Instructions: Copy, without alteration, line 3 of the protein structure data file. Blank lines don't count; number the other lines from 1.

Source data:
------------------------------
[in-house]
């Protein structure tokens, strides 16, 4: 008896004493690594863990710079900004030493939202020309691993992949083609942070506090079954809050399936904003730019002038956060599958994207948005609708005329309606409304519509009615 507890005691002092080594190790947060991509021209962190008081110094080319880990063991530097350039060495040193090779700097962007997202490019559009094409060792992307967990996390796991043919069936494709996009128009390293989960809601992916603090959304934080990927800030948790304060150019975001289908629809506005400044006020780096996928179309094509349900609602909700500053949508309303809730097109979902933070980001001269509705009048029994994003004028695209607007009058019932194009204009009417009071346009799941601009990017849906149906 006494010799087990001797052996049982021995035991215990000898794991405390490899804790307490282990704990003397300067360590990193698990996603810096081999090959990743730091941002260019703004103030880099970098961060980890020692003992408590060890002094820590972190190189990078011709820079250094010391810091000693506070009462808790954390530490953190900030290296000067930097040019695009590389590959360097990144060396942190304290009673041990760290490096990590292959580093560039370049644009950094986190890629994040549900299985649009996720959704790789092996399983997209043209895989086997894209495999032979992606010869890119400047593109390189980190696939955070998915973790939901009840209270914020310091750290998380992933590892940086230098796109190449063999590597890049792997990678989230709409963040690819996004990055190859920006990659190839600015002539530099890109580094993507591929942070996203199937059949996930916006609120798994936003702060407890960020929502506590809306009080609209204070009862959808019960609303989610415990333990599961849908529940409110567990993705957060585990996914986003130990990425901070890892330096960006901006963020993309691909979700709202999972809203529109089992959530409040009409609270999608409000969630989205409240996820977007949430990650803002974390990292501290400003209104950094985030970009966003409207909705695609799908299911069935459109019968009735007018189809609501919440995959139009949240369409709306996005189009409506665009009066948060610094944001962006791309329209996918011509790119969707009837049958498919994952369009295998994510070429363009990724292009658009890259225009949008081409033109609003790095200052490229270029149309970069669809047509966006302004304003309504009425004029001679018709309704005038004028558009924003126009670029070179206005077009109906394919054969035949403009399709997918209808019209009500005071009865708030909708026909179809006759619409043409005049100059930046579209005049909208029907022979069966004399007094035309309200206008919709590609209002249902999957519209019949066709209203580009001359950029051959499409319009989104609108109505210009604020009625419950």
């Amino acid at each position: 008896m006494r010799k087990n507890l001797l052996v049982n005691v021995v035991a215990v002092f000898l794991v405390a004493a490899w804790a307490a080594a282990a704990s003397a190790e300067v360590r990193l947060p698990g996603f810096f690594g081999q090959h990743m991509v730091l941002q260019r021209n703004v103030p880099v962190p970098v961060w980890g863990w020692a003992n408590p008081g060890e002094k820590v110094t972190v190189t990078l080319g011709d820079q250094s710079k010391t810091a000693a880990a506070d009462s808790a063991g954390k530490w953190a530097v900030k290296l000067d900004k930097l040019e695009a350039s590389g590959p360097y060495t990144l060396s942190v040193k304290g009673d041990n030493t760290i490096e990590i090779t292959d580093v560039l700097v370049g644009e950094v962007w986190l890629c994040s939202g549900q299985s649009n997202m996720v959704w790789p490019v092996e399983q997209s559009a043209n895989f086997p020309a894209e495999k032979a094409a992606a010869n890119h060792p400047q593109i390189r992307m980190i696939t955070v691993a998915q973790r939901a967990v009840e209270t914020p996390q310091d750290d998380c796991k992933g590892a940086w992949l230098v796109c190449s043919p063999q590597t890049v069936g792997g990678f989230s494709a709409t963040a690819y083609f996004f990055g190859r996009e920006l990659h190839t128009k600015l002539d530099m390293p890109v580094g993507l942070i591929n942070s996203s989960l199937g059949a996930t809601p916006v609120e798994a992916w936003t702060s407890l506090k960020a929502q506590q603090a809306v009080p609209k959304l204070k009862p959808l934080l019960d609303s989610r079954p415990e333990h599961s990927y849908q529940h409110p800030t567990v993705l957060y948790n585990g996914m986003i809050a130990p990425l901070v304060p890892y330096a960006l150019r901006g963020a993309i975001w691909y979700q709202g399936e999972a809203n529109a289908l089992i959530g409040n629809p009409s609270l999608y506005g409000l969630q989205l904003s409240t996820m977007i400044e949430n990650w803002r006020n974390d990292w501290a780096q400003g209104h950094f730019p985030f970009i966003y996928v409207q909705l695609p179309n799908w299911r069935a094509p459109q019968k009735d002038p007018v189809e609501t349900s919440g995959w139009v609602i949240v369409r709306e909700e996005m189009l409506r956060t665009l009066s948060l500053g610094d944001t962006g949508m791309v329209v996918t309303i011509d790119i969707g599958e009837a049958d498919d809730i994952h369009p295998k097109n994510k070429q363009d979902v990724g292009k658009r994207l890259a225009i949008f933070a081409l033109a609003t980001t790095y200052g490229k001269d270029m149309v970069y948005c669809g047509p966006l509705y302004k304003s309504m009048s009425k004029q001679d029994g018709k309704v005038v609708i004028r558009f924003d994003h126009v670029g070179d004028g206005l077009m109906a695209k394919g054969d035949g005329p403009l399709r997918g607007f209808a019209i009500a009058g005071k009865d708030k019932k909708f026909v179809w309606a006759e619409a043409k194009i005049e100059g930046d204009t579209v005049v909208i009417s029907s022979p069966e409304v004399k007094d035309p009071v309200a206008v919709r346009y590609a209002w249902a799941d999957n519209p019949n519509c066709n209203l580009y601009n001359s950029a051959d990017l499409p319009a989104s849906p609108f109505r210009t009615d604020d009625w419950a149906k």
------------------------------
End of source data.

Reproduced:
């Amino acid at each position: 008896m006494r010799k087990n507890l001797l052996v049982n005691v021995v035991a215990v002092f000898l794991v405390a004493a490899w804790a307490a080594a282990a704990s003397a190790e300067v360590r990193l947060p698990g996603f810096f690594g081999q090959h990743m991509v730091l941002q260019r021209n703004v103030p880099v962190p970098v961060w980890g863990w020692a003992n408590p008081g060890e002094k820590v110094t972190v190189t990078l080319g011709d820079q250094s710079k010391t810091a000693a880990a506070d009462s808790a063991g954390k530490w953190a530097v900030k290296l000067d900004k930097l040019e695009a350039s590389g590959p360097y060495t990144l060396s942190v040193k304290g009673d041990n030493t760290i490096e990590i090779t292959d580093v560039l700097v370049g644009e950094v962007w986190l890629c994040s939202g549900q299985s649009n997202m996720v959704w790789p490019v092996e399983q997209s559009a043209n895989f086997p020309a894209e495999k032979a094409a992606a010869n890119h060792p400047q593109i390189r992307m980190i696939t955070v691993a998915q973790r939901a967990v009840e209270t914020p996390q310091d750290d998380c796991k992933g590892a940086w992949l230098v796109c190449s043919p063999q590597t890049v069936g792997g990678f989230s494709a709409t963040a690819y083609f996004f990055g190859r996009e920006l990659h190839t128009k600015l002539d530099m390293p890109v580094g993507l942070i591929n942070s996203s989960l199937g059949a996930t809601p916006v609120e798994a992916w936003t702060s407890l506090k960020a929502q506590q603090a809306v009080p609209k959304l204070k009862p959808l934080l019960d609303s989610r079954p415990e333990h599961s990927y849908q529940h409110p800030t567990v993705l957060y948790n585990g996914m986003i809050a130990p990425l901070v304060p890892y330096a960006l150019r901006g963020a993309i975001w691909y979700q709202g399936e999972a809203n529109a289908l089992i959530g409040n629809p009409s609270l999608y506005g409000l969630q989205l904003s409240t996820m977007i400044e949430n990650w803002r006020n974390d990292w501290a780096q400003g209104h950094f730019p985030f970009i966003y996928v409207q909705l695609p179309n799908w299911r069935a094509p459109q019968k009735d002038p007018v189809e609501t349900s919440g995959w139009v609602i949240v369409r709306e909700e996005m189009l409506r956060t665009l009066s948060l500053g610094d944001t962006g949508m791309v329209v996918t309303i011509d790119i969707g599958e009837a049958d498919d809730i994952h369009p295998k097109n994510k070429q363009d979902v990724g292009k658009r994207l890259a225009i949008f933070a081409l033109a609003t980001t790095y200052g490229k001269d270029m149309v970069y948005c669809g047509p966006l509705y302004k304003s309504m009048s009425k004029q001679d029994g018709k309704v005038v609708i004028r558009f924003d994003h126009v670029g070179d004028g206005l077009m109906a695209k394919g054969d035949g005329p403009l399709r997918g607007f209808a019209i009500a009058g005071k009865d708030k019932k909708f026909v179809w309606a006759e619409a043409k194009i005049e100059g930046d204009t579209v005049v909208i009417s029907s022979p069966e409304v004399k007094d035309p009071v309200a206008v919709r346009y590609a209002w249902a799941d999957n519209p019949n519509c066709n209203l580009y601009n001359s950029a051959d990017l499409p319009a989104s849906p609108f109505r210009t009615d604020d009625w419950a149906k």